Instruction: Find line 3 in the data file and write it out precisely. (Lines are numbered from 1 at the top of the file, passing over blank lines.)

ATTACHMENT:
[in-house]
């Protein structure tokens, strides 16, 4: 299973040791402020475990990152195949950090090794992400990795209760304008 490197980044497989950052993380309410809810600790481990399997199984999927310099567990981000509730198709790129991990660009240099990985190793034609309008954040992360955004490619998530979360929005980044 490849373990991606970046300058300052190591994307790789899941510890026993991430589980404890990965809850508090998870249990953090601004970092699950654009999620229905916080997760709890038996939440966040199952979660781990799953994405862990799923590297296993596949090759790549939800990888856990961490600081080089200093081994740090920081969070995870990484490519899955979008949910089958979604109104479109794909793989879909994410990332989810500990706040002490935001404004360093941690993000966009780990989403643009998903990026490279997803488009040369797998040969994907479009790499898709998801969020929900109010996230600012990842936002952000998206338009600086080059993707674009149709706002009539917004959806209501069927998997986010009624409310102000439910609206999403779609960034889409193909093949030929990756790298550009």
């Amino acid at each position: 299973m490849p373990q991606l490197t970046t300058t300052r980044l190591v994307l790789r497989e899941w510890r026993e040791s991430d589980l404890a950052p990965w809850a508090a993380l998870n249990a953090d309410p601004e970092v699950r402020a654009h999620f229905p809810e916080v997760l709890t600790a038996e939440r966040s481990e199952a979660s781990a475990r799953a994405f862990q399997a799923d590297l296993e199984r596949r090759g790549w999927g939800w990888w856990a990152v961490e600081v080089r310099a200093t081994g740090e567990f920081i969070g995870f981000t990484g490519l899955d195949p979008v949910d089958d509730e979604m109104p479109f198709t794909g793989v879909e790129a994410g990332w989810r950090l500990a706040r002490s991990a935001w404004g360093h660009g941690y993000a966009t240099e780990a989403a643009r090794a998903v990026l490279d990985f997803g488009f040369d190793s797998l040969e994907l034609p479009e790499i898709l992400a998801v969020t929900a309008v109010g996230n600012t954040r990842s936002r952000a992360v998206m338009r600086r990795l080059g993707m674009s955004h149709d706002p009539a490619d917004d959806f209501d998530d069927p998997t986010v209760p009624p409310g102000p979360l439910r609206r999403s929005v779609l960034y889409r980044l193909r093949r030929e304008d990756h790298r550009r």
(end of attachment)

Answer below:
């Amino acid at each position: 299973m490849p373990q991606l490197t970046t300058t300052r980044l190591v994307l790789r497989e899941w510890r026993e040791s991430d589980l404890a950052p990965w809850a508090a993380l998870n249990a953090d309410p601004e970092v699950r402020a654009h999620f229905p809810e916080v997760l709890t600790a038996e939440r966040s481990e199952a979660s781990a475990r799953a994405f862990q399997a799923d590297l296993e199984r596949r090759g790549w999927g939800w990888w856990a990152v961490e600081v080089r310099a200093t081994g740090e567990f920081i969070g995870f981000t990484g490519l899955d195949p979008v949910d089958d509730e979604m109104p479109f198709t794909g793989v879909e790129a994410g990332w989810r950090l500990a706040r002490s991990a935001w404004g360093h660009g941690y993000a966009t240099e780990a989403a643009r090794a998903v990026l490279d990985f997803g488009f040369d190793s797998l040969e994907l034609p479009e790499i898709l992400a998801v969020t929900a309008v109010g996230n600012t954040r990842s936002r952000a992360v998206m338009r600086r990795l080059g993707m674009s955004h149709d706002p009539a490619d917004d959806f209501d998530d069927p998997t986010v209760p009624p409310g102000p979360l439910r609206r999403s929005v779609l960034y889409r980044l193909r093949r030929e304008d990756h790298r550009r």